4 L. Xu et al. / Energy Procedia 69 ( 2015 ) reflectance of a reflecting surface, the transmittance and absorptance of the HCE and the intercept factor described by Duffie and Beckman[3]; is the incident angle between the sun s direct rays and the normal to the collector aperture plane[4]; IAM is the incident angle modifier which needs to be determined by the experiment[5]; end is the end loss efficiency caused by the off-normal incident angle as expressed in Eq. (3). (3) Steel tube L Glass envelope Outlet p p-1 p Inlet L p Fig. 3. Control volumes of the HCE. With the aim of eliminating the fluctuating solar irradiance caused by the unfavorable cloud, based on utility-size parabolic trough solar collectors, the effective direct normal solar irradiance, G eni, is proposed by using the differential control volume methodology. The number of control volume of the HCE depends on the velocity of the heat transfer fluid, the length of the parabolic trough solar collector row and the time intervals of the data acquisition system, as showed in Fig. 3. As expressed in Eq. (4), G eni accounts for the cumulative impact of the directly measured G DN, the cosine foreshortening of the collector aperture and the end loss of solar collectors. Here, (5) (4) Fig. 4. Yanqing parabolic trough solar collector test system.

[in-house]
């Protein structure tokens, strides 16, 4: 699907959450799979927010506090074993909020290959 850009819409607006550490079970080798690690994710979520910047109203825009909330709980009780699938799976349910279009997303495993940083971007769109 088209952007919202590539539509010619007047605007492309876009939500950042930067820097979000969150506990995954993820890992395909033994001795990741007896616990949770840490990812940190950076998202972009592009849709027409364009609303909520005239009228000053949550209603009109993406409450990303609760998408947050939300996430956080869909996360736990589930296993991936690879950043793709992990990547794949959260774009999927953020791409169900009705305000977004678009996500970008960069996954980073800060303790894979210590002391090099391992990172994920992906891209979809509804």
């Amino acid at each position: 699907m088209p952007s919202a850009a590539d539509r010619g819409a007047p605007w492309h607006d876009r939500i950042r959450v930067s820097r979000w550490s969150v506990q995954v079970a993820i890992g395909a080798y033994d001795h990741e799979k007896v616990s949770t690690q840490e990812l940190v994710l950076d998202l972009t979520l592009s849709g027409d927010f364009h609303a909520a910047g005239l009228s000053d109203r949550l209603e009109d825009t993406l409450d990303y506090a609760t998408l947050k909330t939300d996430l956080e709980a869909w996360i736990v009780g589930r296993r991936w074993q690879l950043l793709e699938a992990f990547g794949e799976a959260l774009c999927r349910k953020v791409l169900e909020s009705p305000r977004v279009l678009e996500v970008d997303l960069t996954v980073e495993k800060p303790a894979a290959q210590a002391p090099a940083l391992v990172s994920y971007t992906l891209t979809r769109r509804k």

5 222 L. Xu et al. / Energy Procedia 69 ( 2015 ) Experiment The experimental test system has a 96-meter-long row of parabolic trough solar collectors tracking the sun from the east in the morning to the west in the afternoon with a horizontal north-south axis, located at Baidaling Solar Thermal Power Experimental Plant in Yanqing, Beijing, China, as shown in Fig. 4. A weather station records the meteorological data including the ambient temperature, the direct normal solar irradiance as showed in Fig. 5 and so on at 5-second intervals. Fig. 5. The measurement of solar irradiance in the weather station. (a) (b) T fo T fi Solar Irradiance ( W/m 2 ) Temperature ( C ) G DN G cos 180 G eni 0 09:30 10:00 10:30 11:00 11:30 12:00 Time ( HH:MM ) :30 10:00 10:30 11:00 11:30 12:00 Time ( HH:MM ) (c) (d) Ambient Temperature ( C ) :30 10:00 10:30 11:00 11:30 12:00 Time ( HH:MM ) Flow Velocity ( m/s ) :30 10:00 10:30 11:00 11:30 12:00 Time ( HH:MM ) Fig. 6. Measured data for (a) solar irradiance; (b) inlet and outlet temperatures; (c) ambient temperature; (d) flow velocity.